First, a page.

Kobo did a good job of designing a simple, basic interface that's easy to navigate. On the Home screen, users will see the covers of the last five books or documents they viewed, with sizes indicating which is most recent. This reminds us of the Home screen on the Nook Color, except it's not customizable in the same way.
From Home there are six places to go: into a book, Library, Store, Reading Life, plus Settings and Help via icons at the bottom of the screen. The last icon syncs the device to Kobo's servers, pulling down new books or newsstand issues and updating bookmarks.
The Library has three views from which to choose, including lists and cover grids, and it can be sorted by title, author, and recent. If your list of books is too large to browse, you can do a text search. Gone are the groupings by letter of previous Kobo readers, which helped with large libraries. Books and documents are now in the same place, which can get confusing and messy. However, we do like that free samples/previews have their own area.
The Touch Edition proved more responsive when navigating menus than when turning pages, though we did have to repeat taps every so often. The on-screen keyboard is serviceable and pretty fast, but we don't like that every non-letter character, including periods and commas, is relegated to the secondary keyboard.
One aspect of the interface that we found difficult to maneuver was connecting to Wi-Fi. There's no place to make this connection directly. The software only brings up the list of available networks if you attempt to connect to the Internet via the Shop, Sync icon, or the browser. Once you've connected to a network, the system says it will remember it. However, every time we went to reconnect, we had to find the same network again and input the password again. Very frustrating.
We also found that the wireless wasn't very strong. At about 25 feet from our router, the Touch Edition registered a low signal and transfers took longer than expected.
Hidden in the Settings > Wireless menu is a button to launch the Kobo browser, which is still in the beta stage. It's on a par with the browser on the Kindle, which is to say that we could use it in a pinch, but it wouldn't ever be our first or second choice for web surfing.
Web pages didn't load very fast, but that was due as much to the wireless as the E Ink, which doesn't refresh as fast as LCD screen. We were able to check our Gmail and visit laptopmag.com.
Kobo updated its desktop software for the launch of the Touch Edition, and in a curious move the company made it almost impossible to use the device without first connecting to a computer and connecting with this software. When you first turn on the eReader, it will tell you to set up your device by going to www.kobosetup.com and downloading the software for Mac or PC.
It's possible to read the free previews of books that come with the device, but if you want to shop for more books, you must first set it up with your PC. This is an unwelcome step, especially since other leading eReaders don't require users to have access to a computer.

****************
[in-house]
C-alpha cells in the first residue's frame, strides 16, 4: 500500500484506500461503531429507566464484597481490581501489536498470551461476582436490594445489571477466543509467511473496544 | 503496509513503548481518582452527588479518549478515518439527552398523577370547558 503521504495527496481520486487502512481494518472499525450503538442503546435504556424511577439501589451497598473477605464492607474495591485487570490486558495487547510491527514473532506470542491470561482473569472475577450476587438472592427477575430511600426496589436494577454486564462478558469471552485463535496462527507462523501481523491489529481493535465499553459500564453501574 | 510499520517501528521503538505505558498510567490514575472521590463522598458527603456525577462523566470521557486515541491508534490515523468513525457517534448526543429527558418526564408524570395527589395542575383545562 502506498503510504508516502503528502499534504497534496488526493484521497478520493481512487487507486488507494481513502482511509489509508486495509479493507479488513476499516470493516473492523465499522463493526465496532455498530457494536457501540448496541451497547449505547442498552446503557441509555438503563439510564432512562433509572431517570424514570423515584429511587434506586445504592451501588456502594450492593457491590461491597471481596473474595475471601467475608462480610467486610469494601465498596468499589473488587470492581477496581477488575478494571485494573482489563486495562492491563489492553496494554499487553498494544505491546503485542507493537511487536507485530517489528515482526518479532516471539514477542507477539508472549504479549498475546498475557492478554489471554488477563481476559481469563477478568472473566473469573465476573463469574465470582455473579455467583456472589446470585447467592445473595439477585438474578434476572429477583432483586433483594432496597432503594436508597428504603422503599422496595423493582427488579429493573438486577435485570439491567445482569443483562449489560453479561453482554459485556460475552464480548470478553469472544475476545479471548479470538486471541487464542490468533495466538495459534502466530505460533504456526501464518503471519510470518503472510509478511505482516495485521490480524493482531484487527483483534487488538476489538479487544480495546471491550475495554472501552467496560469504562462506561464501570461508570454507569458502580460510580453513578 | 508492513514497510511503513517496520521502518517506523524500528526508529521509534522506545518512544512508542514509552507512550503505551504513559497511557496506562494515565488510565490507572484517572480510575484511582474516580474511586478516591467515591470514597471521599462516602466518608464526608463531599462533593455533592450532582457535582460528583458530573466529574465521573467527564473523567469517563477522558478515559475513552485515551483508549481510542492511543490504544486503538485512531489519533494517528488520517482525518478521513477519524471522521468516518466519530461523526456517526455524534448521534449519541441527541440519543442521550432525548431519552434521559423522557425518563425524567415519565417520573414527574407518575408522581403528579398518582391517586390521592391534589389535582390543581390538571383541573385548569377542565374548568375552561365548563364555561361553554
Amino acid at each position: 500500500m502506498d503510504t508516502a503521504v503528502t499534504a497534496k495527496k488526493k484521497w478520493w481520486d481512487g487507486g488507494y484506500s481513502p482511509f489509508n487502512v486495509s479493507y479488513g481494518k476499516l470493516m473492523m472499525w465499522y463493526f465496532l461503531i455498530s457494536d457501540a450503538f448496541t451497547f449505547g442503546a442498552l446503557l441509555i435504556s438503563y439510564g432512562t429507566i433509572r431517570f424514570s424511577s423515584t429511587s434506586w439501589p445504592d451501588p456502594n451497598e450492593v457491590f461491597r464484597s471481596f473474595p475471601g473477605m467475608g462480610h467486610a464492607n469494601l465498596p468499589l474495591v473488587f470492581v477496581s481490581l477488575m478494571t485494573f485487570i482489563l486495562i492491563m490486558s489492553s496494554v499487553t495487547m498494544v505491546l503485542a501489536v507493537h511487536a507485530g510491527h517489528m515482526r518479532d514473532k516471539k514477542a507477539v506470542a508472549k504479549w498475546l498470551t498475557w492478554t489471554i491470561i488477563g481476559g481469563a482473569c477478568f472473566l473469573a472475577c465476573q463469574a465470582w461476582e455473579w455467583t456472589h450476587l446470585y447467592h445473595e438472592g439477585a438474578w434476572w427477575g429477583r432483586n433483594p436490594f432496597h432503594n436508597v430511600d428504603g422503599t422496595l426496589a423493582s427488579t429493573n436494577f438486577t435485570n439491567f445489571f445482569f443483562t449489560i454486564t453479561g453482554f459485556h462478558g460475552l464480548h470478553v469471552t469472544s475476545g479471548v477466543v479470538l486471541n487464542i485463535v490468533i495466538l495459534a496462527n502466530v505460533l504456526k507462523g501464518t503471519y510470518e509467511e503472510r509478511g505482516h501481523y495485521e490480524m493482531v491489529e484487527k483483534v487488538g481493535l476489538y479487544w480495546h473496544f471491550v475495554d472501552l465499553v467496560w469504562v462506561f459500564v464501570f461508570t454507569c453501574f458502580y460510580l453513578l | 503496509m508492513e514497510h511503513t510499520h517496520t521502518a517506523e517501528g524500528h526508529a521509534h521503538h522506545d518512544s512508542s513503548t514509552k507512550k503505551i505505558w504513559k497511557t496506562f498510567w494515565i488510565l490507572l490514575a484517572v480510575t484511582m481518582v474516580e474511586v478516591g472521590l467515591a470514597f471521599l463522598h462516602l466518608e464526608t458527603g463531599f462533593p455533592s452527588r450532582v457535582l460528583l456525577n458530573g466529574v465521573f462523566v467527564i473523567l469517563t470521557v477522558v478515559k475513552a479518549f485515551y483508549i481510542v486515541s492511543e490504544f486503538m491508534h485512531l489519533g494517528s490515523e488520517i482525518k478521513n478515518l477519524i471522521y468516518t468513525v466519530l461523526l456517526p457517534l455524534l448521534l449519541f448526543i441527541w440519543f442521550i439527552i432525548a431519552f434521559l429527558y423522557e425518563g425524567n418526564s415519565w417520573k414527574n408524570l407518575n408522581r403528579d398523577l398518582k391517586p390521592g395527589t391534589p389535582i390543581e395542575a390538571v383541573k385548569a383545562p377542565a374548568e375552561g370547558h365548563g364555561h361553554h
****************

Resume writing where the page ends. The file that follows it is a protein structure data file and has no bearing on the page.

The software has a better-designed UI than past versions--a big plus--and offers an easy way to manage libraries, shop, and sync books to the eReader. We found it pretty slow, though, especially the syncing.
Content and Shopping Experience
Currently, Kobo has 2.3 million books in its catalog, including 99 percent of The New York Times best sellers. Since the Touch Edition can read EPUB files with Adobe's DRM, users can buy books from Barnes & Noble, Google Books, Sony, and any other eBookstore that sells these types of files and transfer them easily to the device. Users can also read library eBooks from their local branch.
Thanks to the touch interface, shopping on the device went smoothly. We were able to browse the storefront and search for books without frustration. Once we purchased a title, it downloaded to our device within minutes and appeared on our Home screen, ready for reading.
Kobo claims that the Touch Edition should last up to one month on a charge. Barnes & Noble's Nook will last up to 2 months with the wireless off, and Amazon's Kindle boasts 2 months of usage.
The Kobo eReader Touch Edition is a major step up from the company's last device. The hardware is much improved, and the $129 price is attractive. However, the new Nook from Barnes & Noble Nook costs just $10 more, and it offers a more responsive touchscreen, a better interface, and more features.
|Electronic Paper Display Size||6 Inches|
|Electronic Paper Display Resolution||800 x 600|
|LCD Display Size|
|Secondary Display Size|
|Secondary Display Resolution|
|Memory Card Slots||microSD|
|Rated Battery Life||1 month|
|Size||6.5 x 4.5 x 0.4 inches|
|Warranty/Support||1 year limited warranty with 24/7 online and e-mail support.|